Hurricane and Severe Storm Sentinel (HS3) Global Hawk Cloud Physics Lidar (CPL)
Table of Contents
The Hurricane and Severe Storm Sentinel (HS3) Global Hawk Cloud Physics Lidar (CPL) dataset includes measurements gathered by the CPL instrument during the HS3 campaign which took place during the hurricane seasons of 2011 through 2014 in the Atlantic Ocean basin region. The CPL instrument returns information on the radiative and optical properties of cirrus clouds and aerosols at a high temporal and spatial resolution. CPL uses the 355, 532, and 1064 nm channels and has a small field of view, which eliminates multiple scattering; it offers 30 m vertical resolution and 200 m horizontal resolution. The CPL instrument measures the total (aerosol plus Rayleigh) attenuated backscatter as a function of altitude at each wavelength. Data is available in netCDF/CF and HDF5 formats, covering the Hurricane seasons of 2012 - 2014.Citation
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The Hurricane and Severe Storm Sentinel (HS3) was a five-year NASA mission specifically targeted to investigate the processes that underlie hurricane formation and intensity change in the Atlantic Ocean basin. Goals for HS3 included: assessing the relative roles of large-scale environment and storm-scale internal processes; and addressing the controversial role of the Saharan Air Layer (SAL) in tropical storm formation and intensification as well as the role of deep convection in the inner-core region of storms. To achieve these goals, sustained measurements over several years was needed to get a large enough sample of storms. Therefore, field measurements took place from 2012 through 2014 for one month during each hurricane season. The HS3 campaign utilized two Global Hawks, one with instruments geared toward measurement of the environment and the other with instruments suited to inner-core structure and processes. The environmental payload included the scanning High-resolution Interferometer Sounder (S-HIS) and the AVAPS dropsonde system; the over-storm payload included the HIWRAP conically scanning Doppler radar, the HIRAD multi-frequency interferometric radiometer, and the HAMSR microwave sounder. More information about the HS3 campaign can be found here http://hs3.nsstc.nasa.gov/.Instrument Description
The Cloud Physics Lidar (CPL) instrument is a multi-wavelength backscatter lidar which provides multi-wavelength measurements of cirrus and aerosols with high temporal and spatial resolution; it was originally designed to fly on the NASA ER-2 aircraft, and it was first deployed in 2000 for the Southern African Regional Science Initiative (SAFARI) campaign in southern Africa. A duplicate CPL was constructed for the NASA Global Hawk UAV; this CPL was used for the HS3 campaign. The CPL operates simultaneously at three wavelengths (355, 532, and 1064 nm) and has a small field of view, which eliminates multiple scattering; it offers 30 m vertical resolution and 200 m horizontal resolution. The CPL instrument measures the total (aerosol plus Rayleigh) attenuated backscatter as a function of altitude at each wavelength.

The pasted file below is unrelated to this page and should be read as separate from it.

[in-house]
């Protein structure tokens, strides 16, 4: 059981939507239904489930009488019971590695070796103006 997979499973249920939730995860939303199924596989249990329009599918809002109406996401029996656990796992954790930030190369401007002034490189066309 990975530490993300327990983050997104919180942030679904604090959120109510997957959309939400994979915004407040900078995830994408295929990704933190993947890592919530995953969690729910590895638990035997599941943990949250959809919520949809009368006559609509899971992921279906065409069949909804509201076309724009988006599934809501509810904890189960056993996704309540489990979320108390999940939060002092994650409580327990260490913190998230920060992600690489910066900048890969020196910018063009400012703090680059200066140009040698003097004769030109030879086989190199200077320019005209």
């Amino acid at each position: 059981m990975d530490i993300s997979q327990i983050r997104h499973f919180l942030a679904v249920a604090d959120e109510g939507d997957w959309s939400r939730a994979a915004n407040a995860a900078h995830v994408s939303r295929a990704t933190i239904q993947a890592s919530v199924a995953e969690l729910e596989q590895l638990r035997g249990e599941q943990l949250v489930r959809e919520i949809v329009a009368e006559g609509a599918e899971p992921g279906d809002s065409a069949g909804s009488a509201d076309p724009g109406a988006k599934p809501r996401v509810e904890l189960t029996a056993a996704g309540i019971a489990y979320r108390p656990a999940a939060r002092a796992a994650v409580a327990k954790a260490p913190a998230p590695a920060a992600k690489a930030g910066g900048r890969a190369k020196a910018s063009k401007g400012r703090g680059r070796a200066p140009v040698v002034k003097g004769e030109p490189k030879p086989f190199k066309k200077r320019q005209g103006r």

CPL utilizes a high repetition rate, low pulse energy transmitter and photon-counting detectors. It is designed specifically for three-wavelength operation and maximum receiver efficiency. An off-axis parabola is used for the telescope, allowing 100% of the laser energy to reach the atmosphere. CPL measures the total (aerosol plus Rayleigh) attenuated backscatter as a function of altitude at each wavelength. For transmissive cloud/aerosol layers, using optical depth measurements determined from attenuation of Rayleigh and aerosol scattering, and using the integrated backscatter, the extinction-to-backscatter parameter (S-ratio) can be directly derived. This permits unambiguous analysis of cloud optical depth since only the lidar data is required. Using the derived extinction-to-backscatter ratio, the internal cloud extinction profile can then be obtained. This approach to directly solving the lidar equation without assumption of aerosol climatology is a standard analysis approach for backscatter lidar (McGill et al 2003).Investigators
The Hurricane and Severe Storm Sentinel (HS3) Global Hawk Cloud Physics Lidar (CPL) data files are named with the following convention:
CPL browse images are named with the following convention:
CPL data files are available in both netCDF/CF and HDF5 formats. The CPL instrument measures the total (aerosol plus Rayleigh) attenuated backscatter as a function of altitude at each wavelength. More information about data format is available in the PI's documentation files . Read software is also available for the HDF CPL data files as IDL programs: read_atb_hdf5.pro and read_op_hdf5.pro. The netCDF files can be read using any programing language that supports the netCDF library.
McGill, M.J., D.L. Hlavka, W.D. Hart, E.J. Welton, and J.R. Campbell, "Airborne lidar measurements of aerosol optical properties during SAFARI-2000", J. Geophys. Res., 108, doi: 10.1029/2002JD002370, 2003.
Yorks, J. E., M. McGill, D. Hlavka and W. Hart (2011), Statistics of Cloud Optical Properties from Airborne Lidar Measurements, J. Atmos. Oceanic Technol., 28, 869-883, doi:10.1175/2011JTECHA1507.1.
Yorks, J. E., D. L. Hlavka, M. A. Vaughan, M. J. McGill, W. D. Hart, S. Rodier, and R. Kuehn (2011), Airborne validation of cirrus cloud properties derived from CALIPSO lidar measurements: Spatial properties, J. Geophys. Res., 116, D19207, doi:10.1029/2011JD015942.
Hlavka, D. L., J. E. Yorks, S. Young, M. A. Vaughan, R. Kuehn, M. J. McGill, and S. Rodier (2012), Airborne validation of cirrus cloud properties derived from CALIPSO lidar measurements: Optical properties, submitted to J. Geophys. Res.Contact Information
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